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Iraq extends curfew and internet blackout as protest death toll rises to 34

運営事務局 JIMOPLE 9 October 4, 2019
Iraqi protesters gather during a demonstration against state corruption, failing public services and unemployment at Tayaran square in Baghdad on October 2, 2019. - Iraq's president and the United Nations urged security forces to show restraint after two protesters were killed in clashes with police that other top officials blamed on "infiltrators." (Photo by AHMAD AL-RUBAYE / AFP) (Photo by AHMAD AL-RUBAYE/AFP via Getty Images)

(CNN)Iraqi authorities have extended a curfew to several southern cities as the death toll from three days of protests climbed to at least 34, security officials and activists told CNN on Thursday.

Demonstrations erupted in the capital Baghdad and in several provinces across Iraq on Tuesday and Wednesday over unemployment, government corruption and the lack of basic services.

Sporadic protests continued on Thursday, despite the curfew that was imposed in Baghdad and several other cities at 5 a.m. The curfew will remain in place "until further notice."

Authorities have imposed an internet blackout and shut down 75% of the internet across the country, according to Netblocks, an NGO monitoring internet disruption.

The fatalities included 31 protesters and three security officers, as clashes erupted between demonstrators and security forces, Ali Akram al-Bayati, a member of the Independent High Commission for Human Rights of Iraq, told CNN.

At least 1,518 people have been injured, including 423 Iraqi security personnel, he added.

Al-Bayati called on international organizations to urgently help hundreds of wounded people as hospitals are running out of blood supplies.

Protesters hold bullets they say belonged to Iraqi police during a protest in Baghdad on Tuesday.

There was a heavy security presence on the capital's streets, with closures on the city's main arteries, several Baghdad residents told CNN.

The nationwide demonstrations are among the largest the country has seen in decades. Long power outages, rising unemployment and rampant government corruption have led to growing discontent in recent years.

Before announcing the curfew in Baghdad, Prime Minister Adil Abdul-Mahdi held an emergency meeting on Wednesday with members of the national security council to discuss the "unfortunate events," according to a statement released by his office.

"The Council stressed that appropriate measures should be taken to protect citizens and public and private properties," the statement said, adding that the government will make all efforts to meet the legitimate demands of the demonstrators.

Abdul-Mahdi promised on Tuesday to try to provide jobs to university graduates and said all contracts with foreign companies would stipulate that 50% of the jobs should go to Iraqis.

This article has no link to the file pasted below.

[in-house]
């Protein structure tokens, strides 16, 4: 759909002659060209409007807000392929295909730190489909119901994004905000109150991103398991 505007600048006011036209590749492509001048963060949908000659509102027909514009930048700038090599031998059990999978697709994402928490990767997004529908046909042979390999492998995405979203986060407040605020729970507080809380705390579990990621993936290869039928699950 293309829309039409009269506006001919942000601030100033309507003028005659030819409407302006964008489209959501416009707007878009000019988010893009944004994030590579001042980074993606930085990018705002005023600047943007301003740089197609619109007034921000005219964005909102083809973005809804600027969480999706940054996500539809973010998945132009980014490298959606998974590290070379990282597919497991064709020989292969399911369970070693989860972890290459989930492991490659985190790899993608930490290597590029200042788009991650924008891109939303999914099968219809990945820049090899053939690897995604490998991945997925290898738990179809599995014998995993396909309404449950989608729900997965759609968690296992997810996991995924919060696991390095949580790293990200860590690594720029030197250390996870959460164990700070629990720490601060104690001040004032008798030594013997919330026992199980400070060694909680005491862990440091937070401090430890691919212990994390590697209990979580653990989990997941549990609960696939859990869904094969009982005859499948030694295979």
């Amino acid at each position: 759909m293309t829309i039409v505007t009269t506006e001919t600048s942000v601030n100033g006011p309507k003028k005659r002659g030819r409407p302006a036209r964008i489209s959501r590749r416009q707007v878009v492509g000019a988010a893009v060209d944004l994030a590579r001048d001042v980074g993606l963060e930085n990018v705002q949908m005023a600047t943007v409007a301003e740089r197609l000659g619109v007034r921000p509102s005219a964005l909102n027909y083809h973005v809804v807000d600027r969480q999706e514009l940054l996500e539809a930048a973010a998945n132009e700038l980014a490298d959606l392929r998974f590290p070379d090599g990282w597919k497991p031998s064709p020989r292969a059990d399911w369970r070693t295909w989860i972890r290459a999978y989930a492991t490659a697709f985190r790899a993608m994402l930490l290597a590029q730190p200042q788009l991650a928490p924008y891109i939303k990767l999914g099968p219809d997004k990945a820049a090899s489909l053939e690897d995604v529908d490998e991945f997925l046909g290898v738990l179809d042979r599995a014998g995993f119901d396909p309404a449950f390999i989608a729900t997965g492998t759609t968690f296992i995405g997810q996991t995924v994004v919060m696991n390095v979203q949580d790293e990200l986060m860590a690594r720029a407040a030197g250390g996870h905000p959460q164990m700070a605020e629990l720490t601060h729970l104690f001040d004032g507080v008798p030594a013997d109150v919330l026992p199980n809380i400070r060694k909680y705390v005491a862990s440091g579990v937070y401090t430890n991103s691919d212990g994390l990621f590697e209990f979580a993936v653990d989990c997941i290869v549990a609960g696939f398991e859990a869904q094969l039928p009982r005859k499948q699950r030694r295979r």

Protestors wave flags during a protest in Tahrir Square on October 1.

On Wednesday, hundreds of angry protesters stormed the governors' offices in Najaf and Nasiriyah, setting fire to parts of the buildings, according to state-run Iraqiya television.

In Baghdad, protesters tried to cross a bridge leading to the fortified Green Zone -- home to government buildings and embassies -- two security officials inside the area told CNN. Demonstrators also blocked the road to the airport.

Security forces fired tear gas, water cannon and live ammunition to disperse the crowds, according to a joint statement released by Iraq's Interior and Health Ministries. Iraq's defense minister has ordered the country's armed forces to be on high alert, and deployed extra security troops to Baghdad International Airport.

The US-led coalition against ISIS, which has its headquarters in the Green Zone, called on "all sides to reduce tensions."

"The loss of life and injuries -- among civilians and Iraqi Security Forces -- is deeply concerning. We believe peaceful, public rallies are a fundamental element of all democracies; there is no place for violence," coalition spokesman Col. Myles B. Caggins III tweeted Thursday morning.

Protesters clash with riot police vehicles in the Iraqi capital on October 1.

The Bahrain Foreign Affairs Ministry called on all its citizens in Iraq to leave the country "immediately" for their own security and safety, and discouraged travel by Bahrainis to Iraq, according to the state-run Bahrain News Agency (BNA).

Amnesty International urged Iraqi authorities to carry out an urgent and independent investigation into the "excessive violence" used against demonstrators.

Protests over deteriorating economic conditions have rocked several other countries in the Middle East and North Africa in recent weeks:

  • In Lebanon, protesters blocked roads and clashed with security forces last week over unemployment, decaying infrastructure, and government corruption.

  • In Egypt, demonstrations over similar economic grievances led to an intensified crackdown on dissent.

  • In Jordan, an ongoing teachers' strikes has been considered the longest strike in the country's history.

Aqeel Najim contributed to this report.